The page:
Tourism Return Delayed Again, as O‘ahu Reinstates Restrictions
Hawai‘i Gov. David Ige has delayed the return of free-flowing trans-Pacific travel to the state for the second time.
The governor made the announcement at a press conference Tuesday afternoon, saying his pre-travel testing program, which would allow people to earn quarantine exemptions with proof of a negative test within 72 hours of travel to Hawai‘i, was not feasible on its prior timeline.
“We had planned to begin the pre-travel testing program on Sept. 1,” Ige said. “We are delaying the start of … (that program). It will not begin until Oct. 1, at the earliest.”
Virus data will be analyzed to determine when it’s safe to implement the pre-travel testing program. It was initially targeted for Aug. 1, then pushed back to Sept. 1 as part of the first delay.
The governor added that the decision on the start date will be re-evaluated, then confirmed or delayed again, with enough time to allow the hotel and tourism industries to re-staff and prepare for the return of more visitors than the state has seen since travel quarantines were first enacted in late March.
Also on Tuesday, Ige and Honolulu Mayor Kirk Caldwell announced the return of significant restrictions on the island of O‘ahu.
More than 3,000 cases of the virus have been reported in Hawai‘i since Aug. 1, most of those identified in Honolulu County. More than 5,200 cases have been reported statewide since the Department of Health began tracking the coronavirus in late February. DOH also reported the state’s 41st coronavirus-related death earlier in the day Tuesday.
Caldwell said beginning at midnight on Wednesday, Aug. 19, no social gatherings of more than five people will be allowed indoors or outdoors anywhere in Honolulu County. Anyone who is able to work from home is asked to work from home as part of the new order. The restrictions will be in effect for at least 28 days.
The neighbor islands will continue on in the “Act With Care” phase of their reopening plans, Gov. Ige said, meaning there are no changes to current restrictions in any of those areas. The reasoning is simply that neighbor islands haven’t seen nearly the same kind of surge as O‘ahu has experienced.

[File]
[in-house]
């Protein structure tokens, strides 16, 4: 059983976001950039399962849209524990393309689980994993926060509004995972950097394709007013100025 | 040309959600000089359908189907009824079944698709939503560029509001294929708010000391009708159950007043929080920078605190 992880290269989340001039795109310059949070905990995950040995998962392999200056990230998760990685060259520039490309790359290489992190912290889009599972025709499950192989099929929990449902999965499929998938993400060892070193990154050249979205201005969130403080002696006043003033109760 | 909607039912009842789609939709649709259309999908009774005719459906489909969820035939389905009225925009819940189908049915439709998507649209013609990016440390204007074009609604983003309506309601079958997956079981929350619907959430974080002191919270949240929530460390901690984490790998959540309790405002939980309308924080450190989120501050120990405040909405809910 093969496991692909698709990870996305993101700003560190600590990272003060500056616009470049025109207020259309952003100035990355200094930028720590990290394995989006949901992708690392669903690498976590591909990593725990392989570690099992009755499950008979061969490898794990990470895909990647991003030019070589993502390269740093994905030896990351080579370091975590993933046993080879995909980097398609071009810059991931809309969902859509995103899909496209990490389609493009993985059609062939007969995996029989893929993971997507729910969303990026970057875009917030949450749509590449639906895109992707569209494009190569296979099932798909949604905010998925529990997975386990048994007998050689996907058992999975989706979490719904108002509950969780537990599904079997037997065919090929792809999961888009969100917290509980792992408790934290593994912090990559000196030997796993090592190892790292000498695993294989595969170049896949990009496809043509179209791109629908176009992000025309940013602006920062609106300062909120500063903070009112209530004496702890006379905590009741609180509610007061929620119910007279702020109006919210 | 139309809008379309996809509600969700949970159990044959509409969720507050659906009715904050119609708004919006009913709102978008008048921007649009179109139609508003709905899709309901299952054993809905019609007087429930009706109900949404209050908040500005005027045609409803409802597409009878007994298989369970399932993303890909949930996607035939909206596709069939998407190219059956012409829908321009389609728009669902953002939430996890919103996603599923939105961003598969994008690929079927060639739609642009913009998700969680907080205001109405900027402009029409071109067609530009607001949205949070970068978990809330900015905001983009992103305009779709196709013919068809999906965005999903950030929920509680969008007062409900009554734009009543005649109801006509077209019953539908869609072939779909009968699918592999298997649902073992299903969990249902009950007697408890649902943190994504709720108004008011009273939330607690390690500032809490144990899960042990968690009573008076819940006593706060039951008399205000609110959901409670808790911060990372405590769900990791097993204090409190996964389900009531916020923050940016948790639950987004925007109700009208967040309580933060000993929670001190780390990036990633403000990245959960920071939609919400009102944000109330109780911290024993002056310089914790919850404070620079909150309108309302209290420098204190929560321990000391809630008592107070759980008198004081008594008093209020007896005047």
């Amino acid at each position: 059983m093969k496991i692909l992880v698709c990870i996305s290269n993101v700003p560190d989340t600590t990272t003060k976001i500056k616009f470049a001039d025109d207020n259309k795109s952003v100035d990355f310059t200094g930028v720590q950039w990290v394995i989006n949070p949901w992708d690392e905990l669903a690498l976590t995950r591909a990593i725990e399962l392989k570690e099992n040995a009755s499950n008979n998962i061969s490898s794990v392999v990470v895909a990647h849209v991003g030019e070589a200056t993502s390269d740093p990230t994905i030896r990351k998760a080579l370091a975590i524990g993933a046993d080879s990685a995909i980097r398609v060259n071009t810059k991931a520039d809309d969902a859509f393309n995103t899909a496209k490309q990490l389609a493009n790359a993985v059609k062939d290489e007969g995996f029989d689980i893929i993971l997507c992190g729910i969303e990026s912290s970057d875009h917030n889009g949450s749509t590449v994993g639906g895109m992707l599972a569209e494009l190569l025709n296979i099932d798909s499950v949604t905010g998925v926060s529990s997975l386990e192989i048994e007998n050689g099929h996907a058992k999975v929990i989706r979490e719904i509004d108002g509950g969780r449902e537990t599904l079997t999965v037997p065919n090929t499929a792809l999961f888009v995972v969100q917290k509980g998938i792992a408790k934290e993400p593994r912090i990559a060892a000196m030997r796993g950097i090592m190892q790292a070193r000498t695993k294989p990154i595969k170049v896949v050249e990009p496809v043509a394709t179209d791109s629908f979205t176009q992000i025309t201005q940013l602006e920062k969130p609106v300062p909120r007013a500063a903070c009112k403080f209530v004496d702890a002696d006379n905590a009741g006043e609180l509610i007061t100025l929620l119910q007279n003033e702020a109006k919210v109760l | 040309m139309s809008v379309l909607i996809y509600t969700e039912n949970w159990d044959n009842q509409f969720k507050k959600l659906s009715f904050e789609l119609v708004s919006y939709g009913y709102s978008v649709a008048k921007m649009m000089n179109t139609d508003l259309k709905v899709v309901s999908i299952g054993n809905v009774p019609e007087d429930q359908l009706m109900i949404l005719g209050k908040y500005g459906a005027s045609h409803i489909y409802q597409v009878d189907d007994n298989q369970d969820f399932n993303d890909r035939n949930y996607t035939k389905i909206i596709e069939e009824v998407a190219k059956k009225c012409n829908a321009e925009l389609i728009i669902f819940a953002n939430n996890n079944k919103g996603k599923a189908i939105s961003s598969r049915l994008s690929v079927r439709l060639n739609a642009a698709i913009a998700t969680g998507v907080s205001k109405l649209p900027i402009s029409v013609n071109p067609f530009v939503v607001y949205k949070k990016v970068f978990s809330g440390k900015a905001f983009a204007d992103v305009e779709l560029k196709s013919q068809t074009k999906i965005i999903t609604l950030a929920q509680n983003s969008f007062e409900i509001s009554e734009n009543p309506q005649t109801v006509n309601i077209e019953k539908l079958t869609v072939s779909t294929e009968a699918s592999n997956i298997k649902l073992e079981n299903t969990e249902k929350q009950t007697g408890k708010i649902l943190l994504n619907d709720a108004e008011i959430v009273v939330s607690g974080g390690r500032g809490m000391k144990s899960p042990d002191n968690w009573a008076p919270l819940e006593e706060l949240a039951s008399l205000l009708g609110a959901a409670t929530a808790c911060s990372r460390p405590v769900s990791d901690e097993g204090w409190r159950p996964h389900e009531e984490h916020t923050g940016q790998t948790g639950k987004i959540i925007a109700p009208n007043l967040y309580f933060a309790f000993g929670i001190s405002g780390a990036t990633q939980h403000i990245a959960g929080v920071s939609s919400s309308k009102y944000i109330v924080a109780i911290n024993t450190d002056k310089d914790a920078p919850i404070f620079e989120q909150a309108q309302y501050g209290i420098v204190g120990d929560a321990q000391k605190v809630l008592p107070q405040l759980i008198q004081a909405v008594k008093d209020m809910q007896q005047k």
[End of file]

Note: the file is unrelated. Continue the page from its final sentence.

Mayor Caldwell went on to say that between the choices of ” a scalpel or a hammer” to deal with the health crisis on O‘ahu, the state and county have chosen the scalpel, for now.
Bars, beaches, parks, and trails all remain closed there. Face coverings are required in all shopping malls, enclosed or otherwise, at all times. They are also required at all times inside places of worship, where no singing or playing of musical instruments will be allowed.
Restaurants, movie theaters, museums, and outdoor attractions like zoos will remain open, but groups are only allowed to congregate in numbers of five or less, down from the previous group total of 10. Retail, fitness centers, childcare, education, healthcare, real estate, and auto dealerships will all remain open.
All social gatherings in business offices on O‘ahu are prohibited. All common areas for eating are closed, other than an exemption that allows employees to go in and heat up food. The state and the county are asking businesses to reduce the number of employees in offices by encouraging telecommuting or implementing staggered work schedules.
DOH Health Director Bruce Anderson said one of the big problems is that people in Honolulu County attended gatherings, then attended work.
“That’s probably the worst thing you can do,” Anderson said.
He added that more than 100 contact-tracing staff are working on O‘ahu to investigate new cases. There are also contingents conducting contact-tracing on neighbor islands. The governor added that hospital capacity across the state continues to appear adequate for the current surge and its expected evolution.
The interisland travel quarantine for anyone arriving to a neighbor island remains in effect through the end of August. However, the governor said he’d be open to exploring how that could be modified to allow free-flowing travel between neighbor islands, say from the Big Island to Maui or Moloka‘i to Kaua‘i.
The issue, Ige said, is identifying which passengers are coming from which islands, and if where they’re traveling from is the same place in which they reside. The logistics, he said, would be very difficult to navigate.
While the governor said modifying the interisland travel quarantine would be a challenge, it is something he will consider if county mayors are interested.